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Trends Mol Med. 2014 Jun;20(6):322-31. doi: 10.1016/j.molmed.2014.01.010. Epub 2014 Mar 1.

The emerging roles of TCF4 in disease and development.

Author information

1
Institute of Psychological Medicine and Clinical Neurosciences, MRC Centre for Neuropsychiatric Genetics and Genomics, School of Medicine, Cardiff University, Cardiff, UK.
2
Structural Biophysics Group, School of Optometry and Vision Sciences, Cardiff University, Cardiff, UK.
3
Nuffield Division of Clinical Laboratory Sciences, Radcliffe Department of Medicine, University of Oxford, Oxford, UK; Stem Cell Research Laboratory, NHS Blood and Transplant, John Radcliffe Hospital, Oxford, UK.
4
Institute of Psychological Medicine and Clinical Neurosciences, MRC Centre for Neuropsychiatric Genetics and Genomics, School of Medicine, Cardiff University, Cardiff, UK. Electronic address: blakedj@cardiff.ac.uk.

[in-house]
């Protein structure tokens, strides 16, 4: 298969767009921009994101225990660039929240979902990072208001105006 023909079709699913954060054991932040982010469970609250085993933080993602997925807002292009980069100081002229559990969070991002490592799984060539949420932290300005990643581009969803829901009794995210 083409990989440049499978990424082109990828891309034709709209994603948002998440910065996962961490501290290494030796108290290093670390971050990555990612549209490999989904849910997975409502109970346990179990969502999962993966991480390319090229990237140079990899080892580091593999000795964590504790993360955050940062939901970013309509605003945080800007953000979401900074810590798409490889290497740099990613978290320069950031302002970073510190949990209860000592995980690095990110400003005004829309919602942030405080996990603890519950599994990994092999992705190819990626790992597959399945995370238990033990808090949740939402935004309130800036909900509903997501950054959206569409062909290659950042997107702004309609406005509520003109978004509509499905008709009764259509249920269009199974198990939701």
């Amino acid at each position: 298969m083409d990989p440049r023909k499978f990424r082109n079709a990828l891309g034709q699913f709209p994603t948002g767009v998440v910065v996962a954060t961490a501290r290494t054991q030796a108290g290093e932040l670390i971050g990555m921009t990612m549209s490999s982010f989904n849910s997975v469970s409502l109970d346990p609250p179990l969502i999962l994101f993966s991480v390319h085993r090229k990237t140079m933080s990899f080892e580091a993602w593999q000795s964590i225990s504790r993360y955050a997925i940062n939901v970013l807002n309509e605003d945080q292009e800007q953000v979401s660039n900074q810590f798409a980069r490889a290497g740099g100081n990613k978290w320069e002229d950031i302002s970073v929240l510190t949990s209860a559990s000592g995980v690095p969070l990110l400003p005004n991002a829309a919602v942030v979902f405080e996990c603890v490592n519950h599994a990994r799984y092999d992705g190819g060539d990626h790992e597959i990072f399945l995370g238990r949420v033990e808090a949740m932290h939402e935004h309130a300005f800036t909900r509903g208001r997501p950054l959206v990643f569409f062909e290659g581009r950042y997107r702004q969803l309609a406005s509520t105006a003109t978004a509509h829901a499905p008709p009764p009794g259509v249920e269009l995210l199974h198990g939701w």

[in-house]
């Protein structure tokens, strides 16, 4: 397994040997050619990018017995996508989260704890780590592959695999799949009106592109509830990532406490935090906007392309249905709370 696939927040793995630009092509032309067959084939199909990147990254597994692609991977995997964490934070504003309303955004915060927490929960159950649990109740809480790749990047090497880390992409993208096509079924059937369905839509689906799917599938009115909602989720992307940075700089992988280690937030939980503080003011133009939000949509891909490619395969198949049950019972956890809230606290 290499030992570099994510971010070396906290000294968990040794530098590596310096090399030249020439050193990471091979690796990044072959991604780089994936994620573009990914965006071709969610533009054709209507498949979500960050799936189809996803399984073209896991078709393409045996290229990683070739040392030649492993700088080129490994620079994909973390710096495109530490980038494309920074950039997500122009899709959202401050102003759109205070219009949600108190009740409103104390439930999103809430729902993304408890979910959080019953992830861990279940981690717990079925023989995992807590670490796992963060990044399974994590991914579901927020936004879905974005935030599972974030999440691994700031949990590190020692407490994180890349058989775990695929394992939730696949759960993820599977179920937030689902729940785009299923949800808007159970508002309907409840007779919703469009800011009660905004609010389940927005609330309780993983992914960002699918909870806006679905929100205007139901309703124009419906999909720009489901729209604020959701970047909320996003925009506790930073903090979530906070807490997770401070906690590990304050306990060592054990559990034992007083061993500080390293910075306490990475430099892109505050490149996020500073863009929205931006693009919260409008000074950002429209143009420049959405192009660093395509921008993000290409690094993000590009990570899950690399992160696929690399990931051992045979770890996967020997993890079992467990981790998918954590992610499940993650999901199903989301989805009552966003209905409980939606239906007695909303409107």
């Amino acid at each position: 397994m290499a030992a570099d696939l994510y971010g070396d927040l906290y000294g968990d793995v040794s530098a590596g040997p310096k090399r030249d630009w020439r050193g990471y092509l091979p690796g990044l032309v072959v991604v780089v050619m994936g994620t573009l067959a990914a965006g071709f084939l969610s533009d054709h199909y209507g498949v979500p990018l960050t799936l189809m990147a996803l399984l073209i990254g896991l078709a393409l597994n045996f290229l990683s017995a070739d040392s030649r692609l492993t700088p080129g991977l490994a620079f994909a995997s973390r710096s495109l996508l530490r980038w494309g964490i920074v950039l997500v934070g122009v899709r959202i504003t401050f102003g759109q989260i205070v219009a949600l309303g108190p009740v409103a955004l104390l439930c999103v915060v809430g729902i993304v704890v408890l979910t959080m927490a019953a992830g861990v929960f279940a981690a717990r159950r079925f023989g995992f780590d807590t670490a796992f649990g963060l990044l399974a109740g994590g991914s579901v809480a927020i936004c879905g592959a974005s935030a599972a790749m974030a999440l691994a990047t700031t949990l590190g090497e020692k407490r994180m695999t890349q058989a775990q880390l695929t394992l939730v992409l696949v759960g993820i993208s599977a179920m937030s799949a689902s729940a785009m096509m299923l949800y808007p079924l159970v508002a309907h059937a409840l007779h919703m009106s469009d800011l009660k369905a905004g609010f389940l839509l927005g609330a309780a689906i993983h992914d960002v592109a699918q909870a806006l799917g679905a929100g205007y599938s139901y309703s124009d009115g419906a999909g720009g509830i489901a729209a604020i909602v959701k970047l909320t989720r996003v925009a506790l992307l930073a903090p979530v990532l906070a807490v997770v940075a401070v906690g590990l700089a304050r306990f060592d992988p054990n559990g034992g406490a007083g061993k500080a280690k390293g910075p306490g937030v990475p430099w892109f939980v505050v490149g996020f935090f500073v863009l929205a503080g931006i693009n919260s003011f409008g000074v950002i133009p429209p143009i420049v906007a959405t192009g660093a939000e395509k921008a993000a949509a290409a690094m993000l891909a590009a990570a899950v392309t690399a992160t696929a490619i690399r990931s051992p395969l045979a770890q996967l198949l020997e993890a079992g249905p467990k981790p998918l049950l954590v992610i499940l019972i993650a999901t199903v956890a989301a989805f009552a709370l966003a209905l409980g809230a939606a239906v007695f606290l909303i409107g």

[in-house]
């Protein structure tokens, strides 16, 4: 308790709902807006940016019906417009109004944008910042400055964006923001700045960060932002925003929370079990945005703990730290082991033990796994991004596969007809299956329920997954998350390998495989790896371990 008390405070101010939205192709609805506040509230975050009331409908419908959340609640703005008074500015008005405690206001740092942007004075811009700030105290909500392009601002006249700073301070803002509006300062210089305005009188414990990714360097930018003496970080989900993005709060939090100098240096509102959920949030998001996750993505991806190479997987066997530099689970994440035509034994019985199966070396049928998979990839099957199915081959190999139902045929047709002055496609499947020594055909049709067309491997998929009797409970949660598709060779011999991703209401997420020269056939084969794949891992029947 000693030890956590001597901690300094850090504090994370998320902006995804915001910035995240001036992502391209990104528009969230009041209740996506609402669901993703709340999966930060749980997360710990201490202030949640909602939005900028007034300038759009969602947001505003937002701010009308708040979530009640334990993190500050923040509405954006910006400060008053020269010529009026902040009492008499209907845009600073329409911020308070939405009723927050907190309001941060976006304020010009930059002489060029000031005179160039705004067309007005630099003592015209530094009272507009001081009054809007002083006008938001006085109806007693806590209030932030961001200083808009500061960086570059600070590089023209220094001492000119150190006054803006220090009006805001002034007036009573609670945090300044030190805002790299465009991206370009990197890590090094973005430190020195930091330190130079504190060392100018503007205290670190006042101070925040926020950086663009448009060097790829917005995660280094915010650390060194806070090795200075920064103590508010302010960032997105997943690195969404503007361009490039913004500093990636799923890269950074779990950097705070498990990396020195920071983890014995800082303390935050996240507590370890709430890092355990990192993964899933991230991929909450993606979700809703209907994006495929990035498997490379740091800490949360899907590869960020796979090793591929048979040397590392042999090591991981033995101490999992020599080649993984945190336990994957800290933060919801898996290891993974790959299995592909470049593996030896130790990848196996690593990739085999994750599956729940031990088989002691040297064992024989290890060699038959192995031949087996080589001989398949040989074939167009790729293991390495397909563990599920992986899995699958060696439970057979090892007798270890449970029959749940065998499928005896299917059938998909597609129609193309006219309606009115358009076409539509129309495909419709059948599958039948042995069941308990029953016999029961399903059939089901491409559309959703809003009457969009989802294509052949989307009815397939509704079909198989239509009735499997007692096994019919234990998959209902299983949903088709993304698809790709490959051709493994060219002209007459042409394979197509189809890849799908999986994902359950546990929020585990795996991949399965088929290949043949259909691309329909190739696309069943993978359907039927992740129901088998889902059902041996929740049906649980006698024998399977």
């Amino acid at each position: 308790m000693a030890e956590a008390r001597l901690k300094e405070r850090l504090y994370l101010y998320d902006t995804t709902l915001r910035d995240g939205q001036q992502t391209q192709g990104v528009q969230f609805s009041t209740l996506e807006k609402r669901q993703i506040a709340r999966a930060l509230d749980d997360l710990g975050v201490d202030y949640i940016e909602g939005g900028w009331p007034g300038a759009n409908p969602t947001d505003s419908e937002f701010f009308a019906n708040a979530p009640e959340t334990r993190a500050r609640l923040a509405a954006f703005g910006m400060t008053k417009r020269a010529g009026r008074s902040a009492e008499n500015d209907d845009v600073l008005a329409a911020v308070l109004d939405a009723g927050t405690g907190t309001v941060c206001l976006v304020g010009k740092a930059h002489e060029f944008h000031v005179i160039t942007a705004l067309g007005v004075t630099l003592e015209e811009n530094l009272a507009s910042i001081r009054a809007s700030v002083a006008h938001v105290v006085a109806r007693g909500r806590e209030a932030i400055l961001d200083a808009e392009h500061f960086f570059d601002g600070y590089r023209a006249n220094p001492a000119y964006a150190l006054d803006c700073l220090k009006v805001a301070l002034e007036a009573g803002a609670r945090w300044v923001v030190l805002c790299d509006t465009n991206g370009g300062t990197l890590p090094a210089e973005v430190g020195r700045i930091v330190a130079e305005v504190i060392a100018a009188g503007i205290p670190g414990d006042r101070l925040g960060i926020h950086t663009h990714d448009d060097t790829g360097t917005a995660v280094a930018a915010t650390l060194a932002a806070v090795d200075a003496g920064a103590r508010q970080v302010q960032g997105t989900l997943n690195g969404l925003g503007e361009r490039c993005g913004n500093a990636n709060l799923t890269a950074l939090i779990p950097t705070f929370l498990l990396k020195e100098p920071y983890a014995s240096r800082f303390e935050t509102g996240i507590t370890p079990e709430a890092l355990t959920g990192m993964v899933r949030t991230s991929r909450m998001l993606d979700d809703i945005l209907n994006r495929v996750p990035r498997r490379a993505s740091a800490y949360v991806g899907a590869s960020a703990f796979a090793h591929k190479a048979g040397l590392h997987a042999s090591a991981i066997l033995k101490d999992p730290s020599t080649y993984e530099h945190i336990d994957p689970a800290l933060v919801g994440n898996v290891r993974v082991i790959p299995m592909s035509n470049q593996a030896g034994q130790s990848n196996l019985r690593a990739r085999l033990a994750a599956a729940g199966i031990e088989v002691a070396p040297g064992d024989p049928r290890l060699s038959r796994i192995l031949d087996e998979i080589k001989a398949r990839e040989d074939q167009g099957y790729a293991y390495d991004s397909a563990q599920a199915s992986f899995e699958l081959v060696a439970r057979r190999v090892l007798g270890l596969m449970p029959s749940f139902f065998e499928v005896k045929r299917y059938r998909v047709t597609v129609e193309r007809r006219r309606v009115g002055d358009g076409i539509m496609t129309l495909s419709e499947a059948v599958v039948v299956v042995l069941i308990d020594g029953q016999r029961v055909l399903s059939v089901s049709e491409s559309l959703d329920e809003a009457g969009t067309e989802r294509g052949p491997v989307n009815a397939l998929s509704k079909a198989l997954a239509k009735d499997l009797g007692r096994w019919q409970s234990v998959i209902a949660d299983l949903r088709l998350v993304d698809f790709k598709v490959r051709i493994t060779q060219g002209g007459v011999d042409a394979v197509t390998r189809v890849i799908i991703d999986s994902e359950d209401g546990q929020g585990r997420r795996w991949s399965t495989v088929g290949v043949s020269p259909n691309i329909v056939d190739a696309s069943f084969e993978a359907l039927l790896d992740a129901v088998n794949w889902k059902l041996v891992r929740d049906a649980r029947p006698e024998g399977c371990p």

Abstract

Genome-wide association studies have identified common variants in transcription factor 4 (TCF4) as susceptibility loci for schizophrenia, Fuchs' endothelial corneal dystrophy, and primary sclerosing cholangitis. By contrast, rare TCF4 mutations cause Pitt-Hopkins syndrome, a disorder characterized by intellectual disability and developmental delay, and have also been described in patients with other neurodevelopmental disorders. TCF4 therefore sits at the nexus between common and rare disorders. TCF4 interacts with other basic helix-loop-helix proteins, forming transcriptional networks that regulate the differentiation of several distinct cell types. Here, we review the role of TCF4 in these seemingly diverse disorders and discuss recent data implicating TCF4 as an important regulator of neurodevelopment and epithelial-mesenchymal transition.

KEYWORDS:

Fuchs’ endothelial corneal dystrophy; Pitt–Hopkins syndrome; epithelial–mesenchymal transition; intellectual disability; schizophrenia; transcription

PMID:
24594265
DOI:
10.1016/j.molmed.2014.01.010
[Indexed for MEDLINE]

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